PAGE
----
A server farm or server cluster is a collection of computer servers maintained by an organization to supply server functionality far beyond the capability of a single device. Modern are now often built of very large clusters of much simpler servers, and there is a collaborative effort, Open Compute Project around this concept.


Appliances
A class of small specialist servers called network appliances are generally at the low end of the scale, often being smaller than common desktop computers.


Mobile
A mobile server has a portable form factor, e.g. a . In contrast to large or rack servers, the mobile server is designed for on-the-road or ad hoc deployment into emergency, disaster or temporary environments where traditional servers are not feasible due to their power requirements, size, and deployment time. The main beneficiaries of so-called "server on the go" technology include network managers, software or database developers, training centers, military personnel, law enforcement, forensics, emergency relief groups, and service organizations. To facilitate portability, features such as the keyboard, , battery (uninterruptible power supply, to provide power redundancy in case of failure), and mouse are all integrated into the chassis.


Operating systems
On the Internet, the dominant among servers are UNIX-like open-source distributions, such as those based on and , with also having a significant share. Proprietary operating systems such as z/OS and are also deployed, but in much smaller numbers. Servers that run Linux are commonly used as Webservers or Databanks. Windows Servers are used for Networks that are made out of Windows Clients.

Specialist server-oriented operating systems have traditionally had features such as:

  • not available or optional
  • Ability to reconfigure and update both hardware and software to some extent without restart
  • Advanced facilities to permit regular and frequent online backups of critical ,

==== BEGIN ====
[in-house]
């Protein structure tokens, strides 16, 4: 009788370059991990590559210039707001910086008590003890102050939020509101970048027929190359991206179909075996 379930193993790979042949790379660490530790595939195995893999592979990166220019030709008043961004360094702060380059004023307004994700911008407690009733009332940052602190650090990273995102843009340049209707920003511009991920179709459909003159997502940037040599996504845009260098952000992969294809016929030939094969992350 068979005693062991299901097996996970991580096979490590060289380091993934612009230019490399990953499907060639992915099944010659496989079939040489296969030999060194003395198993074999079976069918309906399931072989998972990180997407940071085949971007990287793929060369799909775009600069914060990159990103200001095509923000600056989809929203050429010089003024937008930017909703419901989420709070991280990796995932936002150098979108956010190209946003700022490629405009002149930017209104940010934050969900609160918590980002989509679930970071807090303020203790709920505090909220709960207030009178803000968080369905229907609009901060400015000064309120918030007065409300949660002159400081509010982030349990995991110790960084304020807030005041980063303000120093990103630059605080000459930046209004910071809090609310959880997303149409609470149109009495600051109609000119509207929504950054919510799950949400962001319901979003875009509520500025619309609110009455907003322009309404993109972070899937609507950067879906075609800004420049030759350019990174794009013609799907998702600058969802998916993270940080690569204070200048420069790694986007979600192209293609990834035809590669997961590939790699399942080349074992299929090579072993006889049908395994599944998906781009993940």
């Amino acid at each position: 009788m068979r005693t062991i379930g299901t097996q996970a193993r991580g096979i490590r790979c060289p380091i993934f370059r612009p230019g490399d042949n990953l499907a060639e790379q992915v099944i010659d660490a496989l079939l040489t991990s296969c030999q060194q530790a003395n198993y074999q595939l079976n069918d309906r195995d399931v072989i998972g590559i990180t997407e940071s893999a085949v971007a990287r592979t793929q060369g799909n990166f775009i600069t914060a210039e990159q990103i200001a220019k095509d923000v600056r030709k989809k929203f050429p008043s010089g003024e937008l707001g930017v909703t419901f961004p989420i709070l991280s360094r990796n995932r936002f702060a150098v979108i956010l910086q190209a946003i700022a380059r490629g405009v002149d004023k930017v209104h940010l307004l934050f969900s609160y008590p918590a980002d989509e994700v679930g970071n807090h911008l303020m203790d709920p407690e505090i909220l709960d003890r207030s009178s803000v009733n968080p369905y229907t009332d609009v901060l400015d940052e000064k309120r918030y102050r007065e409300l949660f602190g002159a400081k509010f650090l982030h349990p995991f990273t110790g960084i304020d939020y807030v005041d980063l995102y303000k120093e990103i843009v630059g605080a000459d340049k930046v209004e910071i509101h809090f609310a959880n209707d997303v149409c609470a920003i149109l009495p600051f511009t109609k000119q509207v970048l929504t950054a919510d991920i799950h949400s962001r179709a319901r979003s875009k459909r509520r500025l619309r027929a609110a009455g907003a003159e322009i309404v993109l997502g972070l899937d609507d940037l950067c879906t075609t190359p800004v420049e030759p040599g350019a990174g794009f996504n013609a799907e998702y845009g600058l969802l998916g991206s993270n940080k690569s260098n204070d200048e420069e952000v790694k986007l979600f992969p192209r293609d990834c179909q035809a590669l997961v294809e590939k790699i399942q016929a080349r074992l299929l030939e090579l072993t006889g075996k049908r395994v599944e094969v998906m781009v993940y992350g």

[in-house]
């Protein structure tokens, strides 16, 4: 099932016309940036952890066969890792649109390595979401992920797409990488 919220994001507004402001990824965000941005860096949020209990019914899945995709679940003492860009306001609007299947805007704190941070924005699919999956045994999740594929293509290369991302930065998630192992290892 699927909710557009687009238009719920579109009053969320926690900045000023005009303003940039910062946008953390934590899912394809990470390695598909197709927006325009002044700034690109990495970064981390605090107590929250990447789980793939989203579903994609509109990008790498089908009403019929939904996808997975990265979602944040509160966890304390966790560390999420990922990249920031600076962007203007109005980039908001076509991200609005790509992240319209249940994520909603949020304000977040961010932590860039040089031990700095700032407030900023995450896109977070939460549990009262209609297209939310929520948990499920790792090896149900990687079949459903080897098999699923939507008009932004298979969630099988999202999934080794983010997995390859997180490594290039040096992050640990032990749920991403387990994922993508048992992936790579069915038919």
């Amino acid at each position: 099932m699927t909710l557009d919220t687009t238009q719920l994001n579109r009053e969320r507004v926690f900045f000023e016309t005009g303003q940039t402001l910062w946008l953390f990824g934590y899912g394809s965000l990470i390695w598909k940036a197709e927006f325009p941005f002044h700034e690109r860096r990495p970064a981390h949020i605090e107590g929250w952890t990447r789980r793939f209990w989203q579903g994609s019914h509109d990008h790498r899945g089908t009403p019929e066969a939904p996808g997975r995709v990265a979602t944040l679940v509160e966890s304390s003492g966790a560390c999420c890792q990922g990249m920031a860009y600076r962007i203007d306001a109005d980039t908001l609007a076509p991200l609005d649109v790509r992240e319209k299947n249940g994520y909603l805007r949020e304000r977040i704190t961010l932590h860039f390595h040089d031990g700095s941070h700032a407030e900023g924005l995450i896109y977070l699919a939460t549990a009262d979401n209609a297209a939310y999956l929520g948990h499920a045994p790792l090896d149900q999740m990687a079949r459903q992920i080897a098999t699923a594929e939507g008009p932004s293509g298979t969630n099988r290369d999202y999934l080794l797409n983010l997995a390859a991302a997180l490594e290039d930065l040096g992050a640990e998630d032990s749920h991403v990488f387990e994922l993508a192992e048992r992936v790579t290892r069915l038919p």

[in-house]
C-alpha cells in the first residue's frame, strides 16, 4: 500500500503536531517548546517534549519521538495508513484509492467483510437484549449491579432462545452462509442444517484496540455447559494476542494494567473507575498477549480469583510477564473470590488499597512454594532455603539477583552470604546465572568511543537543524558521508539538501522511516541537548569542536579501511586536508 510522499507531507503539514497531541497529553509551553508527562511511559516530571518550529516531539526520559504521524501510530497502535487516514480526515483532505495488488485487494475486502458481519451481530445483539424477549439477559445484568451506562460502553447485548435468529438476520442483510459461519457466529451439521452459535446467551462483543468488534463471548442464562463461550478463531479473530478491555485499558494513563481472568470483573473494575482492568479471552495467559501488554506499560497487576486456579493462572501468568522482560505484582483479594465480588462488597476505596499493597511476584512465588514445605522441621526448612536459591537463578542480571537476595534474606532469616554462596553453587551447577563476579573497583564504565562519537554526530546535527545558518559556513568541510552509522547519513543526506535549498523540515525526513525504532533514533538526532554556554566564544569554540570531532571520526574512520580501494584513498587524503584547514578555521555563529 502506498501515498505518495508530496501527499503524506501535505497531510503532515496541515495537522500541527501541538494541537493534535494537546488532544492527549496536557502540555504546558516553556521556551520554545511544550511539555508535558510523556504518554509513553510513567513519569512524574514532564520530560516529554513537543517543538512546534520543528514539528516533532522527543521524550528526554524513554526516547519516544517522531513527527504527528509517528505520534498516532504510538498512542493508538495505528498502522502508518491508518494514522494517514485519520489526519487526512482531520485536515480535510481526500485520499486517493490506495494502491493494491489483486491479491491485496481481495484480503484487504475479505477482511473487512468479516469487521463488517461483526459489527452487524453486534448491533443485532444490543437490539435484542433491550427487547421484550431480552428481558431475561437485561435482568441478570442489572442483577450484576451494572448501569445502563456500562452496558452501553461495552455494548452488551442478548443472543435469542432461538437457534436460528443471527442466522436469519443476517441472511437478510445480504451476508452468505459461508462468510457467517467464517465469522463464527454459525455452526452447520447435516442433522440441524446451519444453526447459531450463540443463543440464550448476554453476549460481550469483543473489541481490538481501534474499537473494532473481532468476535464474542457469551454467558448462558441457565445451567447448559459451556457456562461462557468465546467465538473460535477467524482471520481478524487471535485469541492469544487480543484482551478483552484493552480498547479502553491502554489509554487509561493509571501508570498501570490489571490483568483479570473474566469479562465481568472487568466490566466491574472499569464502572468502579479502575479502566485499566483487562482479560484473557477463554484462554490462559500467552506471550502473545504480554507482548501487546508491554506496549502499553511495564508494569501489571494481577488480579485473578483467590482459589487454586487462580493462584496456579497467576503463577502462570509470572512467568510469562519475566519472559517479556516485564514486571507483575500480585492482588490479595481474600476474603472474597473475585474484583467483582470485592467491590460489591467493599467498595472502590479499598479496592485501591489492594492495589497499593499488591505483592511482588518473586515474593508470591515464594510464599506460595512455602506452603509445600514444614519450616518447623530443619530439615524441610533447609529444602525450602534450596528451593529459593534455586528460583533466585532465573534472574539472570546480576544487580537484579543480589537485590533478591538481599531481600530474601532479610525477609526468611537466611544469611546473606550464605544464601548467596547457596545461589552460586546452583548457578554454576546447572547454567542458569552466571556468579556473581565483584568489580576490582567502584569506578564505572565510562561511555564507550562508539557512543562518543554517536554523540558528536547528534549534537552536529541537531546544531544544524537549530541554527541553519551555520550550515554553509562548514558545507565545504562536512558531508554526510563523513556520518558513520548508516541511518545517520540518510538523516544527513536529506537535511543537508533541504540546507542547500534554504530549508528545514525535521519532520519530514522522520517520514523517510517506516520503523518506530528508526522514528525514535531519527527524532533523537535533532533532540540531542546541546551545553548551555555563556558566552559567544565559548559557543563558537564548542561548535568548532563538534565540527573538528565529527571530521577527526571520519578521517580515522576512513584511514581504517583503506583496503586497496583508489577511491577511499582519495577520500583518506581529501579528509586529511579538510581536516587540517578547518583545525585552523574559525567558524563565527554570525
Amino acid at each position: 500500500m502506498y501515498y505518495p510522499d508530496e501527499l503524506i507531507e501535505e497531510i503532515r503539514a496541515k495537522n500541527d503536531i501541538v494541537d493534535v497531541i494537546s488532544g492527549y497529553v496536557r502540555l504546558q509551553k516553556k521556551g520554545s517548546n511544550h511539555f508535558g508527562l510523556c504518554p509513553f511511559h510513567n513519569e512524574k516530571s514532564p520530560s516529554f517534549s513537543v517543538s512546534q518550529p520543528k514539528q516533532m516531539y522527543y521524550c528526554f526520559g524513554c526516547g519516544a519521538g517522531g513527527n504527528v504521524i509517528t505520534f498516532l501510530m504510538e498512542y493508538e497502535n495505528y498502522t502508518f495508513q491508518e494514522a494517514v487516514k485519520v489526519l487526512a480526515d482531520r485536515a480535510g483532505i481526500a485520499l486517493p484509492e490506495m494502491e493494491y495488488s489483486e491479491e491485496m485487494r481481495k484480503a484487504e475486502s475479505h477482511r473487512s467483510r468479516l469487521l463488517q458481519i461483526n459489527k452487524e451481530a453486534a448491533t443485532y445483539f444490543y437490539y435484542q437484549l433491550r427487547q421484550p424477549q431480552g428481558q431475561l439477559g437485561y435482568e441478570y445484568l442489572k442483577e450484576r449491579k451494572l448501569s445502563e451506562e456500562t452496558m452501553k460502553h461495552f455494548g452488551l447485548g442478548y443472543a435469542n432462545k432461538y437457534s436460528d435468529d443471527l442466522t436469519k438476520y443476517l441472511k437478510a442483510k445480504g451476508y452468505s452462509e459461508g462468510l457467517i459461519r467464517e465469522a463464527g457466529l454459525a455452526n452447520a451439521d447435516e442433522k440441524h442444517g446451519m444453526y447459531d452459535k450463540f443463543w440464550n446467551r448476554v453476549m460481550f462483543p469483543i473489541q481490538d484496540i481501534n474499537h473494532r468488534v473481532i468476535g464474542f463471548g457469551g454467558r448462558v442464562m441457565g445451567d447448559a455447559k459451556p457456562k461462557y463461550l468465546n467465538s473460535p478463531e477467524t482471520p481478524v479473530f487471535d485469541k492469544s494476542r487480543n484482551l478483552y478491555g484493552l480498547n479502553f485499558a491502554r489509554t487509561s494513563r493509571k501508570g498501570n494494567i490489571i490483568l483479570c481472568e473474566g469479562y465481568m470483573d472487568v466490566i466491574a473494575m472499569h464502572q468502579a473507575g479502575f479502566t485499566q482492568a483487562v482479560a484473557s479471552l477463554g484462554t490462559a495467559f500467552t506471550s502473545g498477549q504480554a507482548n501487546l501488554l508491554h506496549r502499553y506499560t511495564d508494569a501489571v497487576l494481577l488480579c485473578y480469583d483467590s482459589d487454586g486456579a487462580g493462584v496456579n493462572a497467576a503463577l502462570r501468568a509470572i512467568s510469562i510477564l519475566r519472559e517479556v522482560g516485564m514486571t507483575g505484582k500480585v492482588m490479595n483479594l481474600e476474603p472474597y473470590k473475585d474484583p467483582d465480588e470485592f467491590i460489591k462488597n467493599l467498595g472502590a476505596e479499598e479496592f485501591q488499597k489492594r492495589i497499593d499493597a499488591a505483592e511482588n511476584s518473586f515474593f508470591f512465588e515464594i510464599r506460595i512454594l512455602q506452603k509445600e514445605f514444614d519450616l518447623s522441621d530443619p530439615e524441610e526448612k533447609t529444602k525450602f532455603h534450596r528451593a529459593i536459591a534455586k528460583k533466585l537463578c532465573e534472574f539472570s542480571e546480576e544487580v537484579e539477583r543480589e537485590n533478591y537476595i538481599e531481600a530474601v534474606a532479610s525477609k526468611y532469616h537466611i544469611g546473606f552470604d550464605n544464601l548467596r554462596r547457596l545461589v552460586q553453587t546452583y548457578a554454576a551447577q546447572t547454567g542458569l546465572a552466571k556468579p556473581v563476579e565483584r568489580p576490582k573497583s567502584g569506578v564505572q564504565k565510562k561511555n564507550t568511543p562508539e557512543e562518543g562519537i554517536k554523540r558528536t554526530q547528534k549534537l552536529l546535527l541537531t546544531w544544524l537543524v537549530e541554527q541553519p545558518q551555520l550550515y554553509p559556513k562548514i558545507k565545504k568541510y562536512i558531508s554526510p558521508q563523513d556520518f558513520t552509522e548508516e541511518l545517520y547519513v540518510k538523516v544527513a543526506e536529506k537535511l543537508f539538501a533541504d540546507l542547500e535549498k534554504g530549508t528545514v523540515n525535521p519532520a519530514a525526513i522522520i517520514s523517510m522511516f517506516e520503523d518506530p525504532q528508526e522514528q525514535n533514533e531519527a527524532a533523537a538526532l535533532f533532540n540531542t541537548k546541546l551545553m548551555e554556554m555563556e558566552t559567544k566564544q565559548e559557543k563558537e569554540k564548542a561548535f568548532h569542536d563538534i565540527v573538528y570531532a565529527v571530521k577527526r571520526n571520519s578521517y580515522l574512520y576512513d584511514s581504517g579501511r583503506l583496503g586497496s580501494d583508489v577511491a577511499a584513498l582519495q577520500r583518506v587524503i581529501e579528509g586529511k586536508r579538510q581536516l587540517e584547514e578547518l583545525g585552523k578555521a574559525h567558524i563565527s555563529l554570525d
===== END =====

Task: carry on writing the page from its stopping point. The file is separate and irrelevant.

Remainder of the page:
• Transparent data transfer between different volumes or devices
  • Flexible and advanced networking capabilities
  • Automation capabilities such as daemons in UNIX and in Windows
  • Tight system security, with advanced user, resource, data, and memory protection.
  • Advanced detection and alerting on conditions such as overheating, processor and disk failure.

In practice, today many desktop and server operating systems share similar , differing mostly in configuration.


Energy consumption
In 2010, data centers (servers, cooling, and other electrical infrastructure) were responsible for 1.1-1.5% of electrical energy consumption worldwide and 1.7-2.2% in the United States. One estimate is that total energy consumption for information and communications technology saves more than 5 times its in the rest of the economy by increasing efficiency.

Global energy consumption is increasing due to the increasing demand of data and bandwidth. Natural Resources Defense Council (NRDC) states that data centers used 91 billion kilowatt hours (kWh) electrical energy in 2013 which accounts to 3% of global electricity usage.

Environmental groups have placed focus on the carbon emissions of data centers as it accounts to 200 million metric tons of in a year.


See also
  • Peer-to-peer


Notes

Further reading